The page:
Earlier this week, CGD president Nancy Birdsall testified before the Senate Foreign Relations Committee at a hearing on the Millennium Challenge Corporation. A main impetus for the hearing was the introduction this summer of legislation (S. 1605) that would enable MCC to pursue regionally-focused investments with eligible countries. The hearing itself, however, was wide-ranging, covering the “current operations and authority” of MCC.
CGD Policy Blogs
Climate change is one of many global problems that pose risks to well-being for everybody in the world – and bigger, scarier, and harder to manage risks for poor people in poor countries. As with non-state terrorism, pandemic diseases, cybercrime, war refugees and microbial resistance to antibiotics, no one country, rich or poor, wants to act alone in dealing with these “global public goods” (in this case bads) since other countries will free-ride on its efforts. Dealing with these development challenges requires America’s leadership.
Dear friends, colleagues, supporters of CGD,
I am writing to share with you my decision, after a healthy period of careful consideration, to step down as president of CGD in 2016, once a successor is in place. I’m pleased and excited about moving to a new chapter in my work life, as a senior fellow at CGD, with more time for research, writing and collaborating with incredible colleagues; and a new chapter in the other part of life, with more time and flexibility to travel and enjoy a large and still-growing extended family.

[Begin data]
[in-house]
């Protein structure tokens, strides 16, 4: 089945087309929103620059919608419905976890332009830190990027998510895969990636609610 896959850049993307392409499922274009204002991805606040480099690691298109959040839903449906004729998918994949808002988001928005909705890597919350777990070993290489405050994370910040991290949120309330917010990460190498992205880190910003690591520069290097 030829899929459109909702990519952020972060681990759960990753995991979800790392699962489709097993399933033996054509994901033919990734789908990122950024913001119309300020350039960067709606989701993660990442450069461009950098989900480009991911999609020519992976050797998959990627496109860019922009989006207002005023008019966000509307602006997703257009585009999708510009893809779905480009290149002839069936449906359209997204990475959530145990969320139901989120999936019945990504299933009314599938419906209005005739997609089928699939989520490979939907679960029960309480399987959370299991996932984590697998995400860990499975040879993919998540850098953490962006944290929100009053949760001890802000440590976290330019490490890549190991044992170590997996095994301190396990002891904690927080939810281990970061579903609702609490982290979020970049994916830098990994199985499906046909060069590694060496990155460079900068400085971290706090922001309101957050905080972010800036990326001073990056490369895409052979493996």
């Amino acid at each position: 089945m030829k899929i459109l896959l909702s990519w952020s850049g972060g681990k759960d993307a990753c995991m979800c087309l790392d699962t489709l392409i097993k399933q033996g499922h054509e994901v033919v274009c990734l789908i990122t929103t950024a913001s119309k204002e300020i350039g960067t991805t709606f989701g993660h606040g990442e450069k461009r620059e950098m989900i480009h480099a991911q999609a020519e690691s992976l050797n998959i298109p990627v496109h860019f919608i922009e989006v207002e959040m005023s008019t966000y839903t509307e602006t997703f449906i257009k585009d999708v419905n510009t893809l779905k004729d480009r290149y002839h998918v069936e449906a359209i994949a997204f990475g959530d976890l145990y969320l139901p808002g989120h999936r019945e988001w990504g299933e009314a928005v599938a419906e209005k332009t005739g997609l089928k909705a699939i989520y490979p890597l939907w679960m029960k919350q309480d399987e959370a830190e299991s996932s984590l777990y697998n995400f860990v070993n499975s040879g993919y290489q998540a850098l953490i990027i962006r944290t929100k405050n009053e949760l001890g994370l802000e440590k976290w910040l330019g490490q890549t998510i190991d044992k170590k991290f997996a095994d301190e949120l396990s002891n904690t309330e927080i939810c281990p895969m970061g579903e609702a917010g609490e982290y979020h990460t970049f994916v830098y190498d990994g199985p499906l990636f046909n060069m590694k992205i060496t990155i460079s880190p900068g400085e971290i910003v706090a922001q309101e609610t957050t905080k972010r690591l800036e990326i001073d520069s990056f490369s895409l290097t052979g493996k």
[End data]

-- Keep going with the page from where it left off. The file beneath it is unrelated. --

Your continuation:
“Macro” issues naturally dominate the talk in these seminars and in the corridors. But not this time. I was surprised to find "micro” development issues suffused the agenda.
I’m pleased to announce that we are launching a new research program focused on the economics of improving women’s lives and well-being. Our aim is to bring the best economics research to identify specific actions that can advance gender equality, from fostering women’s involvement in business and entrepreneurship to making use of international policy levers and foreign donor investments. And I’m particularly pleased to welcome Mayra Buvinic as a new Senior Fellow with decades of experience in the fields of gender equality and women’s empowerment.
Are the Sustainable Development Goals achievable? That’s a question I hear a lot from colleagues, journalists and friends. And, with the UN Summit to adopt the Goals looming, how will history look back on the drawn-out, consultative and fractious process that has brought us to this set of 17 Goals and 169 Targets?
Rigorous evaluations show giving poor people cash is a very effective policy. But polls show poor Tanzanians would rather have government services.
This is part II in our blog series about poll results from Tanzania on managing the country’s newfound natural gas wealth. Read part I on fuel subsidies and stay tuned for part III on transparency.
Last week we were in Dar es Salaam and attended a dinner with a small group of about 15 of Tanzania’s policy, business, and political elite.
Experts worry letting ordinary citizens manage resource windfalls will lead to populism. We ran a randomized trial in deliberative democracy in Tanzania to find out.